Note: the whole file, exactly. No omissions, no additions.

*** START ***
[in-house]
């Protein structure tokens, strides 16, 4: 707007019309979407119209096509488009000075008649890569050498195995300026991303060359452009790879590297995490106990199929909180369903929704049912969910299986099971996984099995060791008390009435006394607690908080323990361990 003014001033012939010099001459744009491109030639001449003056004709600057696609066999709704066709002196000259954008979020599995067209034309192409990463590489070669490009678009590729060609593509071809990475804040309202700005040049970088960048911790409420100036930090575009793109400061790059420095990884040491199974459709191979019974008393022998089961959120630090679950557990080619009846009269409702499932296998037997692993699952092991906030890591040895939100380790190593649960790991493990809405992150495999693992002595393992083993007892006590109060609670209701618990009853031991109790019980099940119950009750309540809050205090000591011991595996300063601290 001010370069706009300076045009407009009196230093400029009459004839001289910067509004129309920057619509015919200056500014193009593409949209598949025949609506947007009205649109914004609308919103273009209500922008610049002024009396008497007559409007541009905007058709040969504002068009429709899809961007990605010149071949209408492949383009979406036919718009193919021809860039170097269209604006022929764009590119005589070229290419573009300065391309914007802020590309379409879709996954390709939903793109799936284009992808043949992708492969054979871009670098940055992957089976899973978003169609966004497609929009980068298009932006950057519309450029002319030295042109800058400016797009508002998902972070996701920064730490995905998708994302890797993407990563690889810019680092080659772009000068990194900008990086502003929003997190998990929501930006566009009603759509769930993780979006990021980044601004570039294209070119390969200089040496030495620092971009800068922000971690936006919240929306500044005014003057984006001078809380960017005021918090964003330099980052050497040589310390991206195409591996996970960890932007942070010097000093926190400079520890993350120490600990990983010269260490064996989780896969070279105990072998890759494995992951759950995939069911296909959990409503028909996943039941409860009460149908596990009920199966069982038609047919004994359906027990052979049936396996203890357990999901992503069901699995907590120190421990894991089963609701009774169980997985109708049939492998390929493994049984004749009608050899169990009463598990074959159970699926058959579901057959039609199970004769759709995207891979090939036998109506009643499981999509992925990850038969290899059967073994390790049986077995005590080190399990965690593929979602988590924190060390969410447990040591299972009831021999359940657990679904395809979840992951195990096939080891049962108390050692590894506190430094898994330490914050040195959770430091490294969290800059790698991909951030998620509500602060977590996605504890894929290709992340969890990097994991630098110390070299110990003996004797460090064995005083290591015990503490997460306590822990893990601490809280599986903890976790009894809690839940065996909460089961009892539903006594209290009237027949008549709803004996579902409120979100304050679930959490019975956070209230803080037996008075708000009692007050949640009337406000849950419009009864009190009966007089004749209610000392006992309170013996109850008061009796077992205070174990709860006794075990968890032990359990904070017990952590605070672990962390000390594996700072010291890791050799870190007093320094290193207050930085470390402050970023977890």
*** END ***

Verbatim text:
[in-house]
């Protein structure tokens, strides 16, 4: 707007019309979407119209096509488009000075008649890569050498195995300026991303060359452009790879590297995490106990199929909180369903929704049912969910299986099971996984099995060791008390009435006394607690908080323990361990 003014001033012939010099001459744009491109030639001449003056004709600057696609066999709704066709002196000259954008979020599995067209034309192409990463590489070669490009678009590729060609593509071809990475804040309202700005040049970088960048911790409420100036930090575009793109400061790059420095990884040491199974459709191979019974008393022998089961959120630090679950557990080619009846009269409702499932296998037997692993699952092991906030890591040895939100380790190593649960790991493990809405992150495999693992002595393992083993007892006590109060609670209701618990009853031991109790019980099940119950009750309540809050205090000591011991595996300063601290 001010370069706009300076045009407009009196230093400029009459004839001289910067509004129309920057619509015919200056500014193009593409949209598949025949609506947007009205649109914004609308919103273009209500922008610049002024009396008497007559409007541009905007058709040969504002068009429709899809961007990605010149071949209408492949383009979406036919718009193919021809860039170097269209604006022929764009590119005589070229290419573009300065391309914007802020590309379409879709996954390709939903793109799936284009992808043949992708492969054979871009670098940055992957089976899973978003169609966004497609929009980068298009932006950057519309450029002319030295042109800058400016797009508002998902972070996701920064730490995905998708994302890797993407990563690889810019680092080659772009000068990194900008990086502003929003997190998990929501930006566009009603759509769930993780979006990021980044601004570039294209070119390969200089040496030495620092971009800068922000971690936006919240929306500044005014003057984006001078809380960017005021918090964003330099980052050497040589310390991206195409591996996970960890932007942070010097000093926190400079520890993350120490600990990983010269260490064996989780896969070279105990072998890759494995992951759950995939069911296909959990409503028909996943039941409860009460149908596990009920199966069982038609047919004994359906027990052979049936396996203890357990999901992503069901699995907590120190421990894991089963609701009774169980997985109708049939492998390929493994049984004749009608050899169990009463598990074959159970699926058959579901057959039609199970004769759709995207891979090939036998109506009643499981999509992925990850038969290899059967073994390790049986077995005590080190399990965690593929979602988590924190060390969410447990040591299972009831021999359940657990679904395809979840992951195990096939080891049962108390050692590894506190430094898994330490914050040195959770430091490294969290800059790698991909951030998620509500602060977590996605504890894929290709992340969890990097994991630098110390070299110990003996004797460090064995005083290591015990503490997460306590822990893990601490809280599986903890976790009894809690839940065996909460089961009892539903006594209290009237027949008549709803004996579902409120979100304050679930959490019975956070209230803080037996008075708000009692007050949640009337406000849950419009009864009190009966007089004749209610000392006992309170013996109850008061009796077992205070174990709860006794075990968890032990359990904070017990952590605070672990962390000390594996700072010291890791050799870190007093320094290193207050930085470390402050970023977890």